http://www.thehillsgroup.org/depletion2_008.htm
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Re: Is fast crash becoming more likely?

Unread postby shortonoil » Fri 01 Sep 2017, 12:24:23

Since when does the price of production increase constantly and expenontially? That would seem to fly in the face of reality. (The blue line).


Since at least 1960 when the EIA started to report it.

If you have a better function with a better correlation coefficient please post it. Otherwise, we will have to assume that you are having another argument with your own eye balls! That must be terribly disconcerting? It would put you into the "bat shit crazy" category!
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Re: Is fast crash becoming more likely?

Unread postby Outcast_Searcher » Fri 01 Sep 2017, 12:34:17

shortonoil wrote:
Since when does the price of production increase constantly and expenontially? That would seem to fly in the face of reality. (The blue line).


Since at least 1960 when the EIA started to report it.

If you have a better function with a better correlation coefficient please post it. Otherwise, we will have to assume that you are having another argument with your own eye balls! That must be terribly disconcerting? It would put you into the "bat shit crazy" category!

Ah, the usual intelligent mode, where you call people names. Does this sell lots of ETP pamphlets, by chance?

So you're ignoring the data where oil fracking production costs are dirt cheap then? Because that doesn't count? Because it doesn't fit your ETP meme?

Why does asking a question get you so upset? Why do you so rarely conduct a back and forth conversation (which is very common on this site) like an adult?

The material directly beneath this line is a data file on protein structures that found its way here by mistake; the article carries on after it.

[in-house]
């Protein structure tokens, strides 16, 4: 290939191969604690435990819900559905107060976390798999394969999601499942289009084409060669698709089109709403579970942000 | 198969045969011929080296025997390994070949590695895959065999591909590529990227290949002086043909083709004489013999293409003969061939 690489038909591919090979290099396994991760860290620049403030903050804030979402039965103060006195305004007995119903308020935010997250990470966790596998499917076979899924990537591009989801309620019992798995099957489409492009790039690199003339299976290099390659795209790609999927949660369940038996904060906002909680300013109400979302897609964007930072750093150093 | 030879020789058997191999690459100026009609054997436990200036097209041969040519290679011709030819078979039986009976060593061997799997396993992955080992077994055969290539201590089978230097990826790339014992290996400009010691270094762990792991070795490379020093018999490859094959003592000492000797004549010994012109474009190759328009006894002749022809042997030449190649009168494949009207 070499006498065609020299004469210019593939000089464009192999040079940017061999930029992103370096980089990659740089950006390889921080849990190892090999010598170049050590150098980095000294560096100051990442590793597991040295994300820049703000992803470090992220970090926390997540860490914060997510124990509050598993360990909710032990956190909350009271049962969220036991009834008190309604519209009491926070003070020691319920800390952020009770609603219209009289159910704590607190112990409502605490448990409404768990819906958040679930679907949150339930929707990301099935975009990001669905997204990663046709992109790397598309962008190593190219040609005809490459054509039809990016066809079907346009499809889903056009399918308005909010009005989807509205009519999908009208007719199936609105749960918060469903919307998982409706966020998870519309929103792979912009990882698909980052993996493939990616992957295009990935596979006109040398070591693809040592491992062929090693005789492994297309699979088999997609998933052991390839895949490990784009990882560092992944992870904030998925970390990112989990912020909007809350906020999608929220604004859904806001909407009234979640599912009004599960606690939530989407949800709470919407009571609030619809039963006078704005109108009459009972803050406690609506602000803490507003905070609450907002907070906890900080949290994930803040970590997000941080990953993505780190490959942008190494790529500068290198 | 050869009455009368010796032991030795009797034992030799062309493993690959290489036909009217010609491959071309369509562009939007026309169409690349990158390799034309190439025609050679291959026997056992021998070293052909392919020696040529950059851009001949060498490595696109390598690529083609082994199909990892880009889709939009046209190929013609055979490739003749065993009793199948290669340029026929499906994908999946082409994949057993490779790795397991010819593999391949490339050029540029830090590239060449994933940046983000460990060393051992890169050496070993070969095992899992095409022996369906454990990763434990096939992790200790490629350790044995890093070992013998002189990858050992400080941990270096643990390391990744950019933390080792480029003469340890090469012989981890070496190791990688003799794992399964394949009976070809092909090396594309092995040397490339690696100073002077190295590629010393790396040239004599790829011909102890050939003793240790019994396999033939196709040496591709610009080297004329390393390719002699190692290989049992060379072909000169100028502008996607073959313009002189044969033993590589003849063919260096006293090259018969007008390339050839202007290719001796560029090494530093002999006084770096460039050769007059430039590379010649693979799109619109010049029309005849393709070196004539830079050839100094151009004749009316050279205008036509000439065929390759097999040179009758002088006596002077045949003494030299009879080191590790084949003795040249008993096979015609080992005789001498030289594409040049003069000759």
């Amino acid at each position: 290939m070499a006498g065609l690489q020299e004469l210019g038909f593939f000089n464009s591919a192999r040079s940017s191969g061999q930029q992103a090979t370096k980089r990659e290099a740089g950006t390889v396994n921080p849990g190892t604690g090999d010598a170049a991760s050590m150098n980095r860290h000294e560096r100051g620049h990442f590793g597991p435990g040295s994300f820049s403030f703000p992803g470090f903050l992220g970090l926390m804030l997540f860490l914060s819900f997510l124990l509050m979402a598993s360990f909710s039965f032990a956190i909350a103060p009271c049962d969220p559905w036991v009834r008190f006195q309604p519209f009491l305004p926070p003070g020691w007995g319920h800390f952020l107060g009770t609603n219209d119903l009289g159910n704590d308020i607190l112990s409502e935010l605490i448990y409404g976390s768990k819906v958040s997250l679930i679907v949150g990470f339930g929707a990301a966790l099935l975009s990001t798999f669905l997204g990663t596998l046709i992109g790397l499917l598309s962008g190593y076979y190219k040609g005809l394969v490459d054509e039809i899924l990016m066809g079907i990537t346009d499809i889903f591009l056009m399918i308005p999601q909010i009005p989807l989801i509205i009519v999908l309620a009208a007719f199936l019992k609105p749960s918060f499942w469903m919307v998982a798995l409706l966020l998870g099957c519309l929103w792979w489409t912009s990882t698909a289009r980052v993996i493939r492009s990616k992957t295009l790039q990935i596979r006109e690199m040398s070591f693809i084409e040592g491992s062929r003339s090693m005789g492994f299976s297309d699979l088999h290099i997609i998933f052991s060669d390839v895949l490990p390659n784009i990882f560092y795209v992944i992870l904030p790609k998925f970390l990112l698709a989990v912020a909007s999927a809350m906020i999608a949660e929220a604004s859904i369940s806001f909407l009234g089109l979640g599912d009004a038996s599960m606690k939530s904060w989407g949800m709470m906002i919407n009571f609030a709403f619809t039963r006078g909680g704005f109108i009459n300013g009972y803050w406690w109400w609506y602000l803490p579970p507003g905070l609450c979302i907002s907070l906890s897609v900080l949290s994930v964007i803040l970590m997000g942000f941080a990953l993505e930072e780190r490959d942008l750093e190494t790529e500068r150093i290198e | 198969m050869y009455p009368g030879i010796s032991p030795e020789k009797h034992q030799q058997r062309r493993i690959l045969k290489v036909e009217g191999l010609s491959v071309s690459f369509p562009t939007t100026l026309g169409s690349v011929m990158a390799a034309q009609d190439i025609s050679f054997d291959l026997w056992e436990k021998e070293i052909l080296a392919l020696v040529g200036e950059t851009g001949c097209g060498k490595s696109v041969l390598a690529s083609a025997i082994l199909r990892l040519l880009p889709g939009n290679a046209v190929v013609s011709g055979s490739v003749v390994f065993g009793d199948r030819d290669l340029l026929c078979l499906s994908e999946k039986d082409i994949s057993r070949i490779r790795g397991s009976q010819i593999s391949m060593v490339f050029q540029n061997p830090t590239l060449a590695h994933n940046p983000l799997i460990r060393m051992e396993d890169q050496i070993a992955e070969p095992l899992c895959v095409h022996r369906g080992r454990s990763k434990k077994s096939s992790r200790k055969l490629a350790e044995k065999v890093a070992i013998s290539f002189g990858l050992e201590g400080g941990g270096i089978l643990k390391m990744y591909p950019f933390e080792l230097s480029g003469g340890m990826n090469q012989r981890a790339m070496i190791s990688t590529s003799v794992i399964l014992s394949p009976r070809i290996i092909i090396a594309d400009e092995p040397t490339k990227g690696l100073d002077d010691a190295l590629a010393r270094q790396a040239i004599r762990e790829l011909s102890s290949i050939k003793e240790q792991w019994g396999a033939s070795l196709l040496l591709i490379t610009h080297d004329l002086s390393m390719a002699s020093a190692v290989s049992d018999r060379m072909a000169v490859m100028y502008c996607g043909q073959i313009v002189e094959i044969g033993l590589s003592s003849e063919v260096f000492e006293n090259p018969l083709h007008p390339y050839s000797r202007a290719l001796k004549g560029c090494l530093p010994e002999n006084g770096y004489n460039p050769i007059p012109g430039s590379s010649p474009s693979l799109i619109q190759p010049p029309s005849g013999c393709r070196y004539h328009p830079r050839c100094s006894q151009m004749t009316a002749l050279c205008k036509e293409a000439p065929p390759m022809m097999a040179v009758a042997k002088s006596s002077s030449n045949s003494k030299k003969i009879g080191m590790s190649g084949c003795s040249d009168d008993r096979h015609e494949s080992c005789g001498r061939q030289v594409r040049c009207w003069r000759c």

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Re: Is fast crash becoming more likely?

Unread postby shortonoil » Fri 01 Sep 2017, 12:34:51

Since you so conspicuously failed to notice or comment on my graph, I will ask you explicitly: Don't you think this DEATH CROSS is a bad sign for future oil prices? I await your thoughtful answer.


It has been regarded as a likely breakdown point in a market by the financial community for the last 100 years. It would seem rather foolish to ignore it; but when you are dealing with a fool they have a tendency to be foolish! It comes with the territory.
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Re: Is fast crash becoming more likely?

Unread postby shortonoil » Fri 01 Sep 2017, 12:41:34

So you're ignoring the data where oil fracking production costs are dirt cheap then? Because that doesn't count?


Yes, because they are using EBITDA numbers, and not profit and loss numbers. On a profit and loss bases they are losing their shirts, sneakers, shorts ... etc.

click to enlarge
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Re: Is fast crash becoming more likely?

Unread postby shortonoil » Fri 01 Sep 2017, 12:45:16

You lose.


His mother didn't get much out of the deal either!